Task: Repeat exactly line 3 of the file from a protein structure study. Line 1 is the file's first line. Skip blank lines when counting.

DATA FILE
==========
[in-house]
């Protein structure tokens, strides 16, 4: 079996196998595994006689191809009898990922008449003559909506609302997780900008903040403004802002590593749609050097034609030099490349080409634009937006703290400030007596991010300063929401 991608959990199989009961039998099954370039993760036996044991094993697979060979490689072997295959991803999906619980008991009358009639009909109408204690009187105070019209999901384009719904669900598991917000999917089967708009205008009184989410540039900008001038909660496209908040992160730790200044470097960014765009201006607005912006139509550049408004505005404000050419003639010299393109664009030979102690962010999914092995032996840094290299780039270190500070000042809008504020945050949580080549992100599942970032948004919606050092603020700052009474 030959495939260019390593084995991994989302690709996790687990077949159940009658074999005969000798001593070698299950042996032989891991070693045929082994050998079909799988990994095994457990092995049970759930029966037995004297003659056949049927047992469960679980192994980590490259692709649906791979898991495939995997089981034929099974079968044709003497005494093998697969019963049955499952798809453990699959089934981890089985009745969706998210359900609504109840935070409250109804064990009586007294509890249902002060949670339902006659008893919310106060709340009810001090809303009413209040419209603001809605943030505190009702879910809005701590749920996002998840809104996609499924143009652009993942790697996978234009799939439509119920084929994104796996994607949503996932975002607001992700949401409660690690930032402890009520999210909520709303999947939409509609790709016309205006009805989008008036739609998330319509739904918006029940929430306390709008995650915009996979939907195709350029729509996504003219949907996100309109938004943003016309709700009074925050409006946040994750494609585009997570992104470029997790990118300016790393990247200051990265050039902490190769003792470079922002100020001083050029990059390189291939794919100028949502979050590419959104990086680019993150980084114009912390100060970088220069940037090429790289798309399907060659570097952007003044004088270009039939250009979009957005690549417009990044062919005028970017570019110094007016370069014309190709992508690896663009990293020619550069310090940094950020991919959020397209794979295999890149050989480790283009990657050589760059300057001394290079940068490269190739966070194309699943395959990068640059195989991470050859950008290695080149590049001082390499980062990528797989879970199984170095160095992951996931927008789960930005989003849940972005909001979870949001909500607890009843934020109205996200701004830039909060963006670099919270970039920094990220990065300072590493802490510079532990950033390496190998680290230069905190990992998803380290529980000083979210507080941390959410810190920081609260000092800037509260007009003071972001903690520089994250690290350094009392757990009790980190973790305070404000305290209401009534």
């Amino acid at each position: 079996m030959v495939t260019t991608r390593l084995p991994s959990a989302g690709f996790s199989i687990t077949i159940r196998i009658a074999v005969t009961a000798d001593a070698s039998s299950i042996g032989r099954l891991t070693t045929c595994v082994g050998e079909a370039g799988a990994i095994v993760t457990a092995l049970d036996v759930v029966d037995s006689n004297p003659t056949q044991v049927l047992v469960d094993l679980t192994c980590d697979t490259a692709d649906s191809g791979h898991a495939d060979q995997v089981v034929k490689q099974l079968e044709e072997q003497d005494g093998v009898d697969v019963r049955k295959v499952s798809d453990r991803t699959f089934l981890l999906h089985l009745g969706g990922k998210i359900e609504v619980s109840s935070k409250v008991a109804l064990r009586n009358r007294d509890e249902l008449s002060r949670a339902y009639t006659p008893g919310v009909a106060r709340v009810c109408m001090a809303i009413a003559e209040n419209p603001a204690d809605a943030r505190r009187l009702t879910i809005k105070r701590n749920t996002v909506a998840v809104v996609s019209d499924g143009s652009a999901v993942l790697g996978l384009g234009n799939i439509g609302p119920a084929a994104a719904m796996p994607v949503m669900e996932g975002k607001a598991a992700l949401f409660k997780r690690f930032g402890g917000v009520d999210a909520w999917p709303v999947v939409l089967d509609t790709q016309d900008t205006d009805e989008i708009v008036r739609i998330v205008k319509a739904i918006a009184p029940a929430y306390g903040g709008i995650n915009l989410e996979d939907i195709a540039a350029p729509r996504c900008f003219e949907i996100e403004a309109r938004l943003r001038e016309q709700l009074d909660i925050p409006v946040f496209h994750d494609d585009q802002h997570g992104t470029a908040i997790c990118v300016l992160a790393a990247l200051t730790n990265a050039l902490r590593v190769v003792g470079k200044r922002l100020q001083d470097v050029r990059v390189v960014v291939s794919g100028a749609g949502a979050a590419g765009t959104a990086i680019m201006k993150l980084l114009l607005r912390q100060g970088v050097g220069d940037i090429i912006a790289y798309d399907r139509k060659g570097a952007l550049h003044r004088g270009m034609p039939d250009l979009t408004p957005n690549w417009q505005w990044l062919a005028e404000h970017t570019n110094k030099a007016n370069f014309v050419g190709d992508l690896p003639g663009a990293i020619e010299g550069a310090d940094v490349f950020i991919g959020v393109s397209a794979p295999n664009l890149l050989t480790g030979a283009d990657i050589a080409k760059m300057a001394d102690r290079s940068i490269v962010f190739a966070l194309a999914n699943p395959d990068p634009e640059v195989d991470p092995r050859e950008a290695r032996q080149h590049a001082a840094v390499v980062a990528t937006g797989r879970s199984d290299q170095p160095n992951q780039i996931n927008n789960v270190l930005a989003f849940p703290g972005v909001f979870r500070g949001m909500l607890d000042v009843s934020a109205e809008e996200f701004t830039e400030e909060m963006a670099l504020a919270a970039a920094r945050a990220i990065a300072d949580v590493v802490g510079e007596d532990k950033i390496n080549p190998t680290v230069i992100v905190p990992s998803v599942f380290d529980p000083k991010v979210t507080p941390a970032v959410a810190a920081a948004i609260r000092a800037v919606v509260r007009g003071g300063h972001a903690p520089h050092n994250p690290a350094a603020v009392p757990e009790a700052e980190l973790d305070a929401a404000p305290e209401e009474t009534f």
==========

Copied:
């Amino acid at each position: 079996m030959v495939t260019t991608r390593l084995p991994s959990a989302g690709f996790s199989i687990t077949i159940r196998i009658a074999v005969t009961a000798d001593a070698s039998s299950i042996g032989r099954l891991t070693t045929c595994v082994g050998e079909a370039g799988a990994i095994v993760t457990a092995l049970d036996v759930v029966d037995s006689n004297p003659t056949q044991v049927l047992v469960d094993l679980t192994c980590d697979t490259a692709d649906s191809g791979h898991a495939d060979q995997v089981v034929k490689q099974l079968e044709e072997q003497d005494g093998v009898d697969v019963r049955k295959v499952s798809d453990r991803t699959f089934l981890l999906h089985l009745g969706g990922k998210i359900e609504v619980s109840s935070k409250v008991a109804l064990r009586n009358r007294d509890e249902l008449s002060r949670a339902y009639t006659p008893g919310v009909a106060r709340v009810c109408m001090a809303i009413a003559e209040n419209p603001a204690d809605a943030r505190r009187l009702t879910i809005k105070r701590n749920t996002v909506a998840v809104v996609s019209d499924g143009s652009a999901v993942l790697g996978l384009g234009n799939i439509g609302p119920a084929a994104a719904m796996p994607v949503m669900e996932g975002k607001a598991a992700l949401f409660k997780r690690f930032g402890g917000v009520d999210a909520w999917p709303v999947v939409l089967d509609t790709q016309d900008t205006d009805e989008i708009v008036r739609i998330v205008k319509a739904i918006a009184p029940a929430y306390g903040g709008i995650n915009l989410e996979d939907i195709a540039a350029p729509r996504c900008f003219e949907i996100e403004a309109r938004l943003r001038e016309q709700l009074d909660i925050p409006v946040f496209h994750d494609d585009q802002h997570g992104t470029a908040i997790c990118v300016l992160a790393a990247l200051t730790n990265a050039l902490r590593v190769v003792g470079k200044r922002l100020q001083d470097v050029r990059v390189v960014v291939s794919g100028a749609g949502a979050a590419g765009t959104a990086i680019m201006k993150l980084l114009l607005r912390q100060g970088v050097g220069d940037i090429i912006a790289y798309d399907r139509k060659g570097a952007l550049h003044r004088g270009m034609p039939d250009l979009t408004p957005n690549w417009q505005w990044l062919a005028e404000h970017t570019n110094k030099a007016n370069f014309v050419g190709d992508l690896p003639g663009a990293i020619e010299g550069a310090d940094v490349f950020i991919g959020v393109s397209a794979p295999n664009l890149l050989t480790g030979a283009d990657i050589a080409k760059m300057a001394d102690r290079s940068i490269v962010f190739a966070l194309a999914n699943p395959d990068p634009e640059v195989d991470p092995r050859e950008a290695r032996q080149h590049a001082a840094v390499v980062a990528t937006g797989r879970s199984d290299q170095p160095n992951q780039i996931n927008n789960v270190l930005a989003f849940p703290g972005v909001f979870r500070g949001m909500l607890d000042v009843s934020a109205e809008e996200f701004t830039e400030e909060m963006a670099l504020a919270a970039a920094r945050a990220i990065a300072d949580v590493v802490g510079e007596d532990k950033i390496n080549p190998t680290v230069i992100v905190p990992s998803v599942f380290d529980p000083k991010v979210t507080p941390a970032v959410a810190a920081a948004i609260r000092a800037v919606v509260r007009g003071g300063h972001a903690p520089h050092n994250p690290a350094a603020v009392p757990e009790a700052e980190l973790d305070a929401a404000p305290e209401e009474t009534f």